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NY Theater Reviews

(L to R) Tom Hanks, Courtney B. Vance, Peter Scoleri, Christopher McDonald and Michael Gaston/ Ph: Joan Marcus



Tom Hanks pairs up with the late Nora Ephron one last time.

Bellied up to the bar with a bunch of hard-drinking tabloid reporters is about the last place you’d expect to find Nora Ephron and Tom Hanks, who collaborated on the genteel screen comedies Sleepless in Seattle and You’ve Got Mail. But Meg Ryan is nowhere in sight in Lucky Guy, a bittersweet reunion in that playwright Ephron passed away last year, leaving this final, unlikely production, where the most prominent romance is between a newsman and his story.
Hanks, a two-time Academy Award winner, makes a seamless Broadway debut as Mike McAlary, who bounced from Newsday, the New York Daily News, and the New York Post in hot pursuit of “the wood,” the top crime stories in the 80s and 90s. For much of the first act, Ephron’s tardy contribution to the flagging genre of newspaper plays popularized by The Front Page is shouted out at us at headline pace by a cast that barely interacts, as a barrage of projections supplements each character’s history lesson. Familiar faces play McAlary's colleagues. Christopher McDonald, Richard Masur, Peter Gerety and Hanks’ one-time TV “bosom buddy” Peter Scolari have fun ripping into ribald anecdotes about the irrepressible newshound and columnist, but the emphasis on narration is tedious, and Ephron’s apparent desire to out f-word David Mamet tiresome.
Lucky Guy is luckier in its second act, as a drunken driving accident slows both McAlary and the production. Having marshaled a saloonful of performers for the first hour, director George C. Wolfe focuses his attention on a handful for the second, and the show coalesces into something more affecting. Hobbling back to the newsroom, McAlary is spoon-fed incorrect information about a sensitive rape case by his police sources, and his stubborn refusal to admit any error sees him banished to the back pages as a lawsuit simmers. A particularly virulent cancer further slows the columnist, who almost declines to speak with immigrant Abner Louima. His tale of sodomy by rogue cops, as conveyed by McAlary in sensational Pulitzer Prize-winning columns, electrifies the city, and redeems the newspaperman at the 30 of his life. Given more to play than a rambunctious egocentricity Hanks responds with a battered yet bold performance, supported by Maura Tierney as McAlary’s concerned wife, Courtney B. Vance as his staunch editor and Stephen Tyrone Williams as Louima.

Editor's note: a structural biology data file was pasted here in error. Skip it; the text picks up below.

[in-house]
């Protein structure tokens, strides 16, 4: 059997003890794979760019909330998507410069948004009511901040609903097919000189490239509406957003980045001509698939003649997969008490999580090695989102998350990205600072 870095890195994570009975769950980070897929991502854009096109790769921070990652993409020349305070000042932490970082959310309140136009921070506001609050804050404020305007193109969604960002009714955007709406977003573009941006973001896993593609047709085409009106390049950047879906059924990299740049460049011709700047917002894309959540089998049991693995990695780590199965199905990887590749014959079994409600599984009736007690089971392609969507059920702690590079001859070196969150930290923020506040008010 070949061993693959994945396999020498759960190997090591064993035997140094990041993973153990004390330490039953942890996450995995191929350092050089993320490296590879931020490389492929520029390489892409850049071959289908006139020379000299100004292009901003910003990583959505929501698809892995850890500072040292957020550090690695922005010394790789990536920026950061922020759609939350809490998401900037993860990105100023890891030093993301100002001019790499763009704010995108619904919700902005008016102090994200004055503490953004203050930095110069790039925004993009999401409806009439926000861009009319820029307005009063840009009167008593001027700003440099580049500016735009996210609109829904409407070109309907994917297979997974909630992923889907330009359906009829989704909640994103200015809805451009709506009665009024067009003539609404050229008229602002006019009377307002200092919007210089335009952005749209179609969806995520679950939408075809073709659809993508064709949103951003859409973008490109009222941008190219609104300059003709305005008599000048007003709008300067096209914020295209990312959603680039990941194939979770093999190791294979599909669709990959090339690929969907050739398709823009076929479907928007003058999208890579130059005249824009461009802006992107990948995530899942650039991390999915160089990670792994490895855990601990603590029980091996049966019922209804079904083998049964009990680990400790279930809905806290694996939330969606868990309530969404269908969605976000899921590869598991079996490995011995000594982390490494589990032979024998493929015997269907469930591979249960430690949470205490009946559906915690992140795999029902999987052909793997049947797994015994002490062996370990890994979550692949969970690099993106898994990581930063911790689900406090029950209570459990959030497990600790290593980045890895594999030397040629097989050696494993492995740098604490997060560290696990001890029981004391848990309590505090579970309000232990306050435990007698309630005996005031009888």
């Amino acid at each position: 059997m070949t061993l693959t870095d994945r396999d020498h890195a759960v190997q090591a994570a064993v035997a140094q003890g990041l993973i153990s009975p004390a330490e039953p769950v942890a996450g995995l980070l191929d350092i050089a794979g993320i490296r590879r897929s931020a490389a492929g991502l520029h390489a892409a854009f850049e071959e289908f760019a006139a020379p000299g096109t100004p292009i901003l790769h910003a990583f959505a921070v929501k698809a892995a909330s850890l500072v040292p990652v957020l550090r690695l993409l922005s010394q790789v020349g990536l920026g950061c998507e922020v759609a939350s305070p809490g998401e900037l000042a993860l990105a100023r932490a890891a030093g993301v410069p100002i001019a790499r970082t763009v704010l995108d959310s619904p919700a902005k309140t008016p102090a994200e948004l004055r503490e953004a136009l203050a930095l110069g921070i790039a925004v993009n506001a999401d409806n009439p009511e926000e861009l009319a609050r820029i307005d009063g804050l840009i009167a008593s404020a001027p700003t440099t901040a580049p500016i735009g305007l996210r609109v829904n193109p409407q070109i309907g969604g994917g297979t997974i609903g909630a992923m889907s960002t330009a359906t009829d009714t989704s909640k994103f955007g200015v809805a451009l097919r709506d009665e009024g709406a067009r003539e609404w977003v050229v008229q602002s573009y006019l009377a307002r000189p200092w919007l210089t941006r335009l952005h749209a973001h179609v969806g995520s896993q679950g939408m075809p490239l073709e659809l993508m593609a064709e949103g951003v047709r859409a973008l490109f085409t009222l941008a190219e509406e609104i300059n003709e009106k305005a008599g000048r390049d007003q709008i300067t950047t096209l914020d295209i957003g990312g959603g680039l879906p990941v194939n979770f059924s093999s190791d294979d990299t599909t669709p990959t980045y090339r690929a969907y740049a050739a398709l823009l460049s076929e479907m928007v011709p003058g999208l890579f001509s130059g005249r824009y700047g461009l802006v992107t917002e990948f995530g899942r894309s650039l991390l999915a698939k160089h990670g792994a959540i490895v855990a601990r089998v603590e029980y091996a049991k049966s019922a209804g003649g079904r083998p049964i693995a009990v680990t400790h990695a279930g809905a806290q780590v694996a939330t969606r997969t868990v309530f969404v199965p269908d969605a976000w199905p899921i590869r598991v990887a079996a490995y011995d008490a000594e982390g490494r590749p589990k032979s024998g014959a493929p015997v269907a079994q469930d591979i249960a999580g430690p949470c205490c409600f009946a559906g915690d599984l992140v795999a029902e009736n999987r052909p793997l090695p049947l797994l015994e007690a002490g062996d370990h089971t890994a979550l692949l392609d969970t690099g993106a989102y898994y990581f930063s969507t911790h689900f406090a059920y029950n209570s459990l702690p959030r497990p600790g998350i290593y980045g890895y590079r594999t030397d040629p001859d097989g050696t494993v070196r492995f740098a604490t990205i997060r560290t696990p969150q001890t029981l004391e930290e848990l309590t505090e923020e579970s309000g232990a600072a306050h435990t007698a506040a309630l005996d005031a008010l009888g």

An invisible, invaluable contribution comes from sound designer Scott Lehrer, who told me that to ensure a rapt stillness in the theater he has the air conditioning shut off for a portion of the second act. The sound of silence, clearing away the hot air of self-absorption, proves a tonic for Lucky Guy, and provides a respectful end for the playwright and her subject.